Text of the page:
Higher interest rates would make the pound a better investment
The pound has risen to a four-month high against the euro, after higher than expected UK inflation raised the prospect of interest rate rises.
Currency analysts said the pound was also lifted by Kraft Foods' takeover of Cadbury highlighting the continuing attraction of investing in the UK.
Meanwhile, the euro was weakened by lower German business sentiment and continuing concern over Greece's debt.
The pound was up 1.3 cents to 1.1477 euros, making a euro worth 87 pence.
The rise in sterling came after UK inflation rose at its fastest annual pace for nine months in December.
Official figures showed that the Consumer Price Index measure of inflation hit 2.9% in December, up from 1.9% in November.
The December increase was above analyst expectations of a rise to 2.6%.
With UK inflation once again above the government's 2% target, currency investors seem to think it may mean the Bank of England considers raising interest rates from their record low of 0.5% to help bring it down again.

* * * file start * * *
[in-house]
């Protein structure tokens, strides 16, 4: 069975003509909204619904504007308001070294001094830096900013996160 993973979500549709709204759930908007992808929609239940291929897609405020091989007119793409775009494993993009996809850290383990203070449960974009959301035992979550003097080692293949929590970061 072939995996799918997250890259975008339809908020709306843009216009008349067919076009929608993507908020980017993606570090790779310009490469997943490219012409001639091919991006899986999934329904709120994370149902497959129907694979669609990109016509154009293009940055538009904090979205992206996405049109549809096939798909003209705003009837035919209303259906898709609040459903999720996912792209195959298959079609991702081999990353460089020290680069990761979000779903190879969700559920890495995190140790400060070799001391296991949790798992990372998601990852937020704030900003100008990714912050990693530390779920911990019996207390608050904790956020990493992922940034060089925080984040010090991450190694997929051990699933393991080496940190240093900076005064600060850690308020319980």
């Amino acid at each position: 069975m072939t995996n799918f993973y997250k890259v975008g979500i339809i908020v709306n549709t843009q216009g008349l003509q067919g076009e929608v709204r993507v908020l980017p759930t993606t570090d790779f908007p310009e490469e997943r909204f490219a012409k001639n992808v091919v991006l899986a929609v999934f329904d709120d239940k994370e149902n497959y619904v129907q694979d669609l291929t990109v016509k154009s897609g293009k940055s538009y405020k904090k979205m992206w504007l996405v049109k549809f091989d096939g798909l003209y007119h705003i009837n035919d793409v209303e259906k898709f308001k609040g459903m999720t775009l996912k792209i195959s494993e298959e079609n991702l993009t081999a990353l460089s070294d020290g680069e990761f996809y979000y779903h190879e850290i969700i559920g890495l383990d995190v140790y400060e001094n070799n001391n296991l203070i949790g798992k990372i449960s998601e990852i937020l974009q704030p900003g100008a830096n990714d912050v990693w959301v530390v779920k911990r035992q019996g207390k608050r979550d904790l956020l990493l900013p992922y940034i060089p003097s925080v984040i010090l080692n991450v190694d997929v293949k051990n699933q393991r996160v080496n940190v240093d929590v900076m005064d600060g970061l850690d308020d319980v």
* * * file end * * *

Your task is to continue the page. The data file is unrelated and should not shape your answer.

In a speech on Tuesday evening, Bank of England Governor Mervyn King warned that inflation was "likely to pick up markedly in the first half of this year".
He added that it was "likely to rise to over 3% for a while", and that it could go even higher if energy prices and indirect taxes were to increase further.
However, he said inflation "should return to target in the medium term".
Higher interest rates would lift the pound as it would make it a more lucrative investment for currency investors.
The increase in inflation may also mean the Bank of England chooses not extend its £200bn policy of injecting new money into the economy.
This initiative, formally known as quantitative easing (QE), is due to conclude next month, but the Bank has previously said it would keep the programme under review.
Critics of quantitative easing have long warned it may have an inflationary effect.